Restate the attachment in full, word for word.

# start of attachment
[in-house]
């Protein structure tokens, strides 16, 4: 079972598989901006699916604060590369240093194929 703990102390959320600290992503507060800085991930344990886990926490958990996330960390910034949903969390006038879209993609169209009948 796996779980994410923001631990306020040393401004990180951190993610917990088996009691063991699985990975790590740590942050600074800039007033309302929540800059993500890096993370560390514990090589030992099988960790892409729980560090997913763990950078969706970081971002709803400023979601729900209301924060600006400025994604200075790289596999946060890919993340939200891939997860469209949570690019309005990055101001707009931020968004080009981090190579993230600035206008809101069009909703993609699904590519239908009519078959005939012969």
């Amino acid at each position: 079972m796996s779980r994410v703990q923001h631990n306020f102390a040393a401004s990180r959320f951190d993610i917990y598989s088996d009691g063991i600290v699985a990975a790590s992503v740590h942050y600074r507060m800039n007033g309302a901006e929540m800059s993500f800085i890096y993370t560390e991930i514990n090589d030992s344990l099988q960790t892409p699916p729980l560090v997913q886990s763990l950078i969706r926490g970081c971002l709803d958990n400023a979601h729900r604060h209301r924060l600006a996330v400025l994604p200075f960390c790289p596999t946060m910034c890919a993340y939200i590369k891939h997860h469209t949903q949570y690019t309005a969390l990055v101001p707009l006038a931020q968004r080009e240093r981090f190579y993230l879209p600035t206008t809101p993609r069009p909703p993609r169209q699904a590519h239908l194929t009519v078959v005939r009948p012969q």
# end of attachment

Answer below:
[in-house]
């Protein structure tokens, strides 16, 4: 079972598989901006699916604060590369240093194929 703990102390959320600290992503507060800085991930344990886990926490958990996330960390910034949903969390006038879209993609169209009948 796996779980994410923001631990306020040393401004990180951190993610917990088996009691063991699985990975790590740590942050600074800039007033309302929540800059993500890096993370560390514990090589030992099988960790892409729980560090997913763990950078969706970081971002709803400023979601729900209301924060600006400025994604200075790289596999946060890919993340939200891939997860469209949570690019309005990055101001707009931020968004080009981090190579993230600035206008809101069009909703993609699904590519239908009519078959005939012969």
């Amino acid at each position: 079972m796996s779980r994410v703990q923001h631990n306020f102390a040393a401004s990180r959320f951190d993610i917990y598989s088996d009691g063991i600290v699985a990975a790590s992503v740590h942050y600074r507060m800039n007033g309302a901006e929540m800059s993500f800085i890096y993370t560390e991930i514990n090589d030992s344990l099988q960790t892409p699916p729980l560090v997913q886990s763990l950078i969706r926490g970081c971002l709803d958990n400023a979601h729900r604060h209301r924060l600006a996330v400025l994604p200075f960390c790289p596999t946060m910034c890919a993340y939200i590369k891939h997860h469209t949903q949570y690019t309005a969390l990055v101001p707009l006038a931020q968004r080009e240093r981090f190579y993230l879209p600035t206008t809101p993609r069009p909703p993609r169209q699904a590519h239908l194929t009519v078959v005939r009948p012969q």